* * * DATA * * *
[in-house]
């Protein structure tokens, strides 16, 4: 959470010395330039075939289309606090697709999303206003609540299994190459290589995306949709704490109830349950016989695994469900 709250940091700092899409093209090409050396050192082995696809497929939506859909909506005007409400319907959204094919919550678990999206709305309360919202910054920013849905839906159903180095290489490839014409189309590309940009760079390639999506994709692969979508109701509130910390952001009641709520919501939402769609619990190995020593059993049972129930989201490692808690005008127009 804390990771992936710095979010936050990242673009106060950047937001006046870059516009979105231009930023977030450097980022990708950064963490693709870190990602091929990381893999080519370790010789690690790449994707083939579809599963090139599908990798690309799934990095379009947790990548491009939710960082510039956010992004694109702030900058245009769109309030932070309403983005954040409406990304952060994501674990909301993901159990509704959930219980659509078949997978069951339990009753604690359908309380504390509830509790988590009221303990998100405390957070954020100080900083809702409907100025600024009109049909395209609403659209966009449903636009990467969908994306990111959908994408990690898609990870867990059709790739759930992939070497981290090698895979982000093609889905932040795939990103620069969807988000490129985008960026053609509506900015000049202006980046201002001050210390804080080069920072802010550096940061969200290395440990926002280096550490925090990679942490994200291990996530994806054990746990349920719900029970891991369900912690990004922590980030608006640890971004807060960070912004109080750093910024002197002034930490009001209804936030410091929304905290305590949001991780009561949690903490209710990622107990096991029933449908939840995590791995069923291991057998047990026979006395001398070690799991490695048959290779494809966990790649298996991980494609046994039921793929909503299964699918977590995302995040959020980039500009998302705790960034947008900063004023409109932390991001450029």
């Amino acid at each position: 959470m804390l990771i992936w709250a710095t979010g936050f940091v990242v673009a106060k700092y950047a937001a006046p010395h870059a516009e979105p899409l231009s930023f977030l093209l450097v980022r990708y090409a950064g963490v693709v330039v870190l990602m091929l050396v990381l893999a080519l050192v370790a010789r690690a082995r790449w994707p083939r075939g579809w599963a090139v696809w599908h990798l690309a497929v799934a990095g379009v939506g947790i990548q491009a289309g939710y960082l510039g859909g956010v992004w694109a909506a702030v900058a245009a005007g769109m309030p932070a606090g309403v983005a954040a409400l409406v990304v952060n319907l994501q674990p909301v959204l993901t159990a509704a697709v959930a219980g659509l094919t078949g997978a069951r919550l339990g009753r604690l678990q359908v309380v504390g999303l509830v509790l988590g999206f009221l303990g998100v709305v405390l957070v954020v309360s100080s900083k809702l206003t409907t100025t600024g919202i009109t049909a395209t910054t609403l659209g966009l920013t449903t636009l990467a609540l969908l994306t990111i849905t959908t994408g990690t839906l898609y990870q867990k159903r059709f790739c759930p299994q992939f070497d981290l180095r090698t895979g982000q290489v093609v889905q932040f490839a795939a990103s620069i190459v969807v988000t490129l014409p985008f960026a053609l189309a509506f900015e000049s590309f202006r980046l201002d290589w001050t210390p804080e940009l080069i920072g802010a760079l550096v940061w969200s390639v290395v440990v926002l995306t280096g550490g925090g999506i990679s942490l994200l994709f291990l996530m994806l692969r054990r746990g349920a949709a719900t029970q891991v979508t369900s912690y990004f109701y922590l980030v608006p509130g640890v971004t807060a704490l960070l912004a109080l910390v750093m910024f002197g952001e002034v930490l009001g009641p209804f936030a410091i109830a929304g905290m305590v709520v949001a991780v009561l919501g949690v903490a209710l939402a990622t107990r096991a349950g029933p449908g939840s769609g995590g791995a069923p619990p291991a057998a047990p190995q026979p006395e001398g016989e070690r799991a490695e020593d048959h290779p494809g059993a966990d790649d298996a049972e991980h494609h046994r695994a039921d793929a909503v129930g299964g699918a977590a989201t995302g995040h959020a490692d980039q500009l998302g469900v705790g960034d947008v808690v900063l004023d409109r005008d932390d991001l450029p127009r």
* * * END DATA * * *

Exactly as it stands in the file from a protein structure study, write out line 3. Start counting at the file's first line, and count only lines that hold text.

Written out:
């Amino acid at each position: 959470m804390l990771i992936w709250a710095t979010g936050f940091v990242v673009a106060k700092y950047a937001a006046p010395h870059a516009e979105p899409l231009s930023f977030l093209l450097v980022r990708y090409a950064g963490v693709v330039v870190l990602m091929l050396v990381l893999a080519l050192v370790a010789r690690a082995r790449w994707p083939r075939g579809w599963a090139v696809w599908h990798l690309a497929v799934a990095g379009v939506g947790i990548q491009a289309g939710y960082l510039g859909g956010v992004w694109a909506a702030v900058a245009a005007g769109m309030p932070a606090g309403v983005a954040a409400l409406v990304v952060n319907l994501q674990p909301v959204l993901t159990a509704a697709v959930a219980g659509l094919t078949g997978a069951r919550l339990g009753r604690l678990q359908v309380v504390g999303l509830v509790l988590g999206f009221l303990g998100v709305v405390l957070v954020v309360s100080s900083k809702l206003t409907t100025t600024g919202i009109t049909a395209t910054t609403l659209g966009l920013t449903t636009l990467a609540l969908l994306t990111i849905t959908t994408g990690t839906l898609y990870q867990k159903r059709f790739c759930p299994q992939f070497d981290l180095r090698t895979g982000q290489v093609v889905q932040f490839a795939a990103s620069i190459v969807v988000t490129l014409p985008f960026a053609l189309a509506f900015e000049s590309f202006r980046l201002d290589w001050t210390p804080e940009l080069i920072g802010a760079l550096v940061w969200s390639v290395v440990v926002l995306t280096g550490g925090g999506i990679s942490l994200l994709f291990l996530m994806l692969r054990r746990g349920a949709a719900t029970q891991v979508t369900s912690y990004f109701y922590l980030v608006p509130g640890v971004t807060a704490l960070l912004a109080l910390v750093m910024f002197g952001e002034v930490l009001g009641p209804f936030a410091i109830a929304g905290m305590v709520v949001a991780v009561l919501g949690v903490a209710l939402a990622t107990r096991a349950g029933p449908g939840s769609g995590g791995a069923p619990p291991a057998a047990p190995q026979p006395e001398g016989e070690r799991a490695e020593d048959h290779p494809g059993a966990d790649d298996a049972e991980h494609h046994r695994a039921d793929a909503v129930g299964g699918a977590a989201t995302g995040h959020a490692d980039q500009l998302g469900v705790g960034d947008v808690v900063l004023d409109r005008d932390d991001l450029p127009r």